New York Daily News

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Top court sez Google can use Oracle code


The Supreme Court on Monday sided with tech titan Google in its $8 billion copyright clash with Oracle over the Android operating system.

In a 6-2 ruling, the nation’s highest court said Google’s adoption of a portion of Oracle’s Java SE code to create its world-dominating Android smartphone qualified as permissibl­e “fair use.”

Google released its Android platform in 2007 and it quickly became the most popular operating system on smartphone­s around the globe.

According to the high court’s 40-page ruling, Google copied roughly 11,500 lines of code from the Java SE program during the creation of Android, an amount the jurists considered only a small fraction of the millions of lines of code that ultimately created a “new and transforma­tive” product.

“Google copied those lines not because of their creativity, their beauty, or even (in a sense) because of their purpose.

“It copied them because programmer­s had already learned to work with the Sun Java API’s system, and it would have been difficult, perhaps prohibitiv­ely so, to attract programmer­s to build its Android smartphone system without them,” Justice Stephen Breyer wrote.

“Further, Google’s basic purpose was to create a different task-related system for a different computing environmen­t (smartphone­s) and to create a platform — the Android platform — that would help achieve and popularize that objective,” he wrote.

“The amount of copying was tethered to a valid, and transforma­tive, purpose,” he wrote.

Two conservati­ve justices — Clarence Thomas and Samuel Alito — dissented.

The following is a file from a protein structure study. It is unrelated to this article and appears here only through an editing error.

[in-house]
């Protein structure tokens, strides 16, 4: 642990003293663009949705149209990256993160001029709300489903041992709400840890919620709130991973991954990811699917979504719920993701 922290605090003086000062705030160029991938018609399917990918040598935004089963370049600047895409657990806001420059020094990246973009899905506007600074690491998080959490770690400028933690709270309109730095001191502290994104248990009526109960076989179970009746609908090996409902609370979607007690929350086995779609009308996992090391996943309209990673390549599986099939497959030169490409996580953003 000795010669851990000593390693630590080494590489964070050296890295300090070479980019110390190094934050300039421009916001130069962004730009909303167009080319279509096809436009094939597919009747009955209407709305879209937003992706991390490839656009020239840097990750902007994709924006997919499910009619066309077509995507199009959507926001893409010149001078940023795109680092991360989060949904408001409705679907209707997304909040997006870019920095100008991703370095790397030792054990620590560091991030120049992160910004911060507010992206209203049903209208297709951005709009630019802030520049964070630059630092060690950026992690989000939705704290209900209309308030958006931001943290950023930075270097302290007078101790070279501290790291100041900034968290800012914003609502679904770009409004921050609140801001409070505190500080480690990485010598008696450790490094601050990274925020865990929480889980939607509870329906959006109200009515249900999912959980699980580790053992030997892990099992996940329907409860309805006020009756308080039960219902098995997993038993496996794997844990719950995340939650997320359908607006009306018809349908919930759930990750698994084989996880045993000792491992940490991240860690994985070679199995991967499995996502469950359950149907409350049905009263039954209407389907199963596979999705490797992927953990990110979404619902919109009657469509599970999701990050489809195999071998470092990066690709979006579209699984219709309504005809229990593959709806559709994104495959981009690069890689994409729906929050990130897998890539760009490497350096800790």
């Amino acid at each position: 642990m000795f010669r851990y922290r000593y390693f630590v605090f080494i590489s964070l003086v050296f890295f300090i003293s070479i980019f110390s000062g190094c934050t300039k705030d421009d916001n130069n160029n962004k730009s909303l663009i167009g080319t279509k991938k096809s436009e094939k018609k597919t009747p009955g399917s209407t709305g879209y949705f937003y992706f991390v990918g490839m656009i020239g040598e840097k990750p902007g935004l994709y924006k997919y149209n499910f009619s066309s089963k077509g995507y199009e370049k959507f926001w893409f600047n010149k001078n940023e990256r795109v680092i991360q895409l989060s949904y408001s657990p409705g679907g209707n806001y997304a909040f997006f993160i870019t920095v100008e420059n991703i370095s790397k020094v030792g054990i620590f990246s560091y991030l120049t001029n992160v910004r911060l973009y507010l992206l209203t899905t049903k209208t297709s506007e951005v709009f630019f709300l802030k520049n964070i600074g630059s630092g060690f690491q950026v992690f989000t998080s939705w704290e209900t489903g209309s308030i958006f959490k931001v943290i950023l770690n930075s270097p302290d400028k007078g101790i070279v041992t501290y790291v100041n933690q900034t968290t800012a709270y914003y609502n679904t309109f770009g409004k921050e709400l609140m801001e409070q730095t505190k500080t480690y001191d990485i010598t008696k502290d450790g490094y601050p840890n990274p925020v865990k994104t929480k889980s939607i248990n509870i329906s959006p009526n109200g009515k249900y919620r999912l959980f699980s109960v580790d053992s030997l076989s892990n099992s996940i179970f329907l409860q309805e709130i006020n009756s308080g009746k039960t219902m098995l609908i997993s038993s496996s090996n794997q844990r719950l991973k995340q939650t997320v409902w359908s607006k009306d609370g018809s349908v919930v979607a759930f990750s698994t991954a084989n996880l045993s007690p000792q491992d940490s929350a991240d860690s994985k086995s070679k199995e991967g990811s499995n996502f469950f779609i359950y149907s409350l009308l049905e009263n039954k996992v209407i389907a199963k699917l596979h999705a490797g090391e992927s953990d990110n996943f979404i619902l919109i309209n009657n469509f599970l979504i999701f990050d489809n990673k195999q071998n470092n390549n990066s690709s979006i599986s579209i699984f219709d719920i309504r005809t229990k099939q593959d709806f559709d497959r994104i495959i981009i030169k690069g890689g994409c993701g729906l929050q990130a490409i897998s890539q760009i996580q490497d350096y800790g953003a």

Thomas wrote that he believed “Oracle’s code at issue here is copyrighta­ble, and Google’s use of that copyrighte­d code was anything but fair.”

The court’s newest member, Justice Amy Coney Barrett, did not participat­e in the decision because it was argued before she was sworn in to fill the seat left vacant by the death of Justice Ruth Bader Ginsburg.

Google called the ruling a “victory for consumers, interopera­bility, and computer science.”

“The decision gives legal certainty to the next generation of developers whose new products and services will benefit consumers,” Kent Walker, Google’s chief legal officer, said in a statement.

Oracle said it was robbed — and insisted the top court’s decision would help Google tighten its alleged strangleho­ld on the market.

“The Google platform just got bigger and market power greater.

“The barriers to entry higher and the ability to compete lower. “They stole Java and spent a decade litigating as only a monopolist can,” Oracle’s chief legal officer, Dorian Daley, said in a statement.

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